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CEC is committed to creating a more resilient and just region in the face of climate change. Through our work with the Central Coast Climate Justice Network and elsewhere, our vision includes an end to racial injustices and their resulting environmental inequities.

The following is part of a series of reflections CEC’s CEO Sigrid Wright occasionally sends our leadership team about the current state of the world, including some curated poems.


As a child, I was obsessed with stories of ocean-faring people who sailed by the stars, and I spent nights camped in our backyard trying to decipher the sky. By the time I was 20, I’d talked my way into a national astronomical observatory in eastern Oregon, where the lonely caretaker spent an entire night providing a private tour for my sister and me of galaxies well beyond this one. By dawn, the tour had crushed any ideas that our puny selves mattered.

Soon after, I found that the Big Dipper looked less like a ladle and more like a giant question mark pulling humankind forward – a symbol of our existential wondering. Perhaps it even drove great thinkers like Einstein. It’s not that I’m so smart, he once said. It’s just that I stay with the questions longer.

Lately, with our collective navigational instruments on the blink, dials spinning uselessly, I awake from sleep and find myself curled into the shape of a question mark, as if to reflect back all the unknowns of this time. Days weeks months go by with little punctuation, without the grounding that social interaction and group compacts can provide.

It’s uncomfortable, all this not-knowing. But also comforting that we’re in it together, bringing our own individual knowings – hopefully using this time to ask the hard questions about what needs to be thrown overboard.  I have thrummed on this topic frequently, but now again: we are facing not one but multiple simultaneous crises – social, economic, racial, political and environmental. These are not unrelated, but are deeply entangled by strong, systemic undercurrents. As overwhelming as it may sound, we cannot solve for one – or even two – without the others.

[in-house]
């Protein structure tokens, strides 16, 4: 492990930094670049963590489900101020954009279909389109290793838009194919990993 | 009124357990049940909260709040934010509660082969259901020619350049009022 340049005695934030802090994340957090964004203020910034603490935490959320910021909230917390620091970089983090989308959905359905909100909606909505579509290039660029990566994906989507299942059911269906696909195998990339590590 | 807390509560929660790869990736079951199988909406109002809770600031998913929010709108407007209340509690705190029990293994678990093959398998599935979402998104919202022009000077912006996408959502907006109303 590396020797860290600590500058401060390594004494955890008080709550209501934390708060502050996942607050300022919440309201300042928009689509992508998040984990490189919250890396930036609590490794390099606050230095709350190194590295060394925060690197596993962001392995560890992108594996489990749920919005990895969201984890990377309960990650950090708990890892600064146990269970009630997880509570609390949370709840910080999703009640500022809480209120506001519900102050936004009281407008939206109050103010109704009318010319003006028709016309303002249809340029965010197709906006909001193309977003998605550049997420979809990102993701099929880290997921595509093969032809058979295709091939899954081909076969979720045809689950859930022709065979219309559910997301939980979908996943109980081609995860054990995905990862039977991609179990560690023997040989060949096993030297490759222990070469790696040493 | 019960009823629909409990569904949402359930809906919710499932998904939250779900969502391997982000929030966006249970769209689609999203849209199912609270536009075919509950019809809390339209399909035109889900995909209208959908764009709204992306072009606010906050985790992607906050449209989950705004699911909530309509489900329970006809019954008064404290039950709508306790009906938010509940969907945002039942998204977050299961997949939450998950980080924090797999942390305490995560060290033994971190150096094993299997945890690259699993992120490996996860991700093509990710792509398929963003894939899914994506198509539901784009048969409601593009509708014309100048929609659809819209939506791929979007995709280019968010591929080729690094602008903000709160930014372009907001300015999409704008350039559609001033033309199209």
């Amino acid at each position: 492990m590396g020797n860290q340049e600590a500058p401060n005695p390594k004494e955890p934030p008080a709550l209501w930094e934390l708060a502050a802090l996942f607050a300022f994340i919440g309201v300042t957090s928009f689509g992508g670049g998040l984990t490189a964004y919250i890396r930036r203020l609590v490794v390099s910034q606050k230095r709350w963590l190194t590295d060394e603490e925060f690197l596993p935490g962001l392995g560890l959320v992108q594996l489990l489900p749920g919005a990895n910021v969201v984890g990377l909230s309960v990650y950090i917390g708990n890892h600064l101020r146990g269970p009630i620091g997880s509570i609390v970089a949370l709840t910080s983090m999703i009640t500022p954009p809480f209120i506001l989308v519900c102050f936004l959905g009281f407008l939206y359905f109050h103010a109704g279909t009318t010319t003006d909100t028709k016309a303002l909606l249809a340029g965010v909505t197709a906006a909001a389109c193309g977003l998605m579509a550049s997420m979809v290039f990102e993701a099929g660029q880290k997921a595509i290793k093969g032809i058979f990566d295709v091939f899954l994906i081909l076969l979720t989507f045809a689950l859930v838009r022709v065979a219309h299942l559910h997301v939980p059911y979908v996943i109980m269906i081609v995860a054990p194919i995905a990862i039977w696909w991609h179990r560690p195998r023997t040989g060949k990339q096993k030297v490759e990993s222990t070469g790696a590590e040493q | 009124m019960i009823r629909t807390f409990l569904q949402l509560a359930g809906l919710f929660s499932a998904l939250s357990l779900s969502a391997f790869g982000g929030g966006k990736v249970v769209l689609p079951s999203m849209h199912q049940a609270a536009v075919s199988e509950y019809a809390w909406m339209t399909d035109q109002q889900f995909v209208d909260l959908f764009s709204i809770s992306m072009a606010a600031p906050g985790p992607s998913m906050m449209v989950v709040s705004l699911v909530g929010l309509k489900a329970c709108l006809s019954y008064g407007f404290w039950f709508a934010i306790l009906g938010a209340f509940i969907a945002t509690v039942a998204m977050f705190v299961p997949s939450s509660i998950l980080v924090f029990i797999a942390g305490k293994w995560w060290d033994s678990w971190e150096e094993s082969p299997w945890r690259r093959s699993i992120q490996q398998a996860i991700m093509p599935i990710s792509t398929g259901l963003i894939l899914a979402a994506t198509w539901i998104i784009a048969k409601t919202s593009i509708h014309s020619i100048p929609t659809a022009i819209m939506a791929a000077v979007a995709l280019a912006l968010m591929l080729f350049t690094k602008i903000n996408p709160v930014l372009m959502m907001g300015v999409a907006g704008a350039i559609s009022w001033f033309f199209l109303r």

An article in this month’s Atlantic, which spotlights the racial pandemic within the viral pandemic, says it best: “Of all the threats we know, the COVID-19 pandemic is most like a very rapid version of climate change— global in its scope, erratic in its unfolding, and unequal in its distribution. And like climate change, there is no easy fix. Our choices are to remake society or let it be remade, to smooth the patchworks old and new or let them fray even further.”

Living in extraordinarily complex times demands the ability to hold complex thoughts and complex conversations. For most of us, this will require new internal navigation systems. But again, I’m comforted by this as a collective process. I’m imagining each one of us bobbing along on our own rafts, lanterns affixed to the bow. A whole ocean of us, guided by what stars we can see.

Two poem excerpts for you this week: one from Mary Oliver, and another from an author you know and love, but I’m going to make you work your memory for it. 


The Journey | excerpt | Mary Oliver

But little by little,
as you left their voices behind,
the stars began to burn
through the sheets of clouds,
and there was a new voice,
which you slowly
recognized as your own,
that kept you company
as you strode deeper and deeper
into the world.


Constellations | excerpt

The light was leaving
In the west it was blue
The children’s laughter sang
And skipping just like the stones they threw
Their voices echoed across the way
It’s getting late
It was just another night
With a sunset
And a moonrise
Not so far behind
To give us just enough light
To lay down underneath the stars
Listen to papa’s translations
Of the stories across the sky
We drew our own constellations


More of My Reflections.

  • Future Ancestors – I imagine us, collectively absorbing the feeling of loss and the power of forces brought on by a changing climate, and then working to pull up systemic problems by their roots.
  • The Right to Breathe – And as George Floyd’s breath was crushed from him, any remaining pretext that the current social and economic code merits an obligation to play by its distorted rules was, in my mind, extinguished.
  • The Long Emergency – The societal bonfires of the past decades – human health, economic, social, racial, political, environmental – have now unarguably grown into one large Complex Fire and are forcing us to seriously assess the sanity of returning to “normal.”
  • Burn Your Maps – After months of pandemic-induced disruption at so many levels, I find it liberating to realize that the times we are in may just be asking us to let go of where we wish we were, set a new course, and burn our old maps for fuel.

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